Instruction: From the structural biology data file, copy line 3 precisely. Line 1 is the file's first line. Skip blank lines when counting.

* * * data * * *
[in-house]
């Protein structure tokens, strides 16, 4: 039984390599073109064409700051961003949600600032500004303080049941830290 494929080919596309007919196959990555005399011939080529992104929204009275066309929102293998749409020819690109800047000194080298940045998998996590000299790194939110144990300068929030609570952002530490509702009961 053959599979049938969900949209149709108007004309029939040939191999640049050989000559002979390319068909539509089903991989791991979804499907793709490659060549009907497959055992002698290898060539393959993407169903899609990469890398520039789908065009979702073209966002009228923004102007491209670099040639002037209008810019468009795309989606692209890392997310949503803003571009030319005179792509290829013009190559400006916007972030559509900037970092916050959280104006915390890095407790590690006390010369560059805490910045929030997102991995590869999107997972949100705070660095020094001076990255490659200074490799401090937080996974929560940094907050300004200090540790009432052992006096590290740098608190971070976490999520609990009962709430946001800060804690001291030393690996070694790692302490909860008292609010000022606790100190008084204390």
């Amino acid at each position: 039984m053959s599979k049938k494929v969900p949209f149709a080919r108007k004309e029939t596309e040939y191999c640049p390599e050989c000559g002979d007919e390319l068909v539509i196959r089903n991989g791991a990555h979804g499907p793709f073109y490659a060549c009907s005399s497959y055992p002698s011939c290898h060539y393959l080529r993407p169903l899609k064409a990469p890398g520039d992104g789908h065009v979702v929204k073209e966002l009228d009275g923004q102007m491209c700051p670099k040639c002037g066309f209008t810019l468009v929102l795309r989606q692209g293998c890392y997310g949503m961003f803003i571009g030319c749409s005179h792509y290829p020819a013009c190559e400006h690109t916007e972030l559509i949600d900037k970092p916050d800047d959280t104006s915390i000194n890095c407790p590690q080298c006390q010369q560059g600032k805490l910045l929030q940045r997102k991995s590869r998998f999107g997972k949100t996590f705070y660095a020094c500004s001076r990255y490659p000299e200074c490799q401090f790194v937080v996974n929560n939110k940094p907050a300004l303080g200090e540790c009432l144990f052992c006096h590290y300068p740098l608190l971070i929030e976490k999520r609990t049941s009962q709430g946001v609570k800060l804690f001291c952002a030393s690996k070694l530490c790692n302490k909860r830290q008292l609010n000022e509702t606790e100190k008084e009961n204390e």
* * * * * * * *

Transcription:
């Amino acid at each position: 039984m053959s599979k049938k494929v969900p949209f149709a080919r108007k004309e029939t596309e040939y191999c640049p390599e050989c000559g002979d007919e390319l068909v539509i196959r089903n991989g791991a990555h979804g499907p793709f073109y490659a060549c009907s005399s497959y055992p002698s011939c290898h060539y393959l080529r993407p169903l899609k064409a990469p890398g520039d992104g789908h065009v979702v929204k073209e966002l009228d009275g923004q102007m491209c700051p670099k040639c002037g066309f209008t810019l468009v929102l795309r989606q692209g293998c890392y997310g949503m961003f803003i571009g030319c749409s005179h792509y290829p020819a013009c190559e400006h690109t916007e972030l559509i949600d900037k970092p916050d800047d959280t104006s915390i000194n890095c407790p590690q080298c006390q010369q560059g600032k805490l910045l929030q940045r997102k991995s590869r998998f999107g997972k949100t996590f705070y660095a020094c500004s001076r990255y490659p000299e200074c490799q401090f790194v937080v996974n929560n939110k940094p907050a300004l303080g200090e540790c009432l144990f052992c006096h590290y300068p740098l608190l971070i929030e976490k999520r609990t049941s009962q709430g946001v609570k800060l804690f001291c952002a030393s690996k070694l530490c790692n302490k909860r830290q008292l609010n000022e509702t606790e100190k008084e009961n204390e």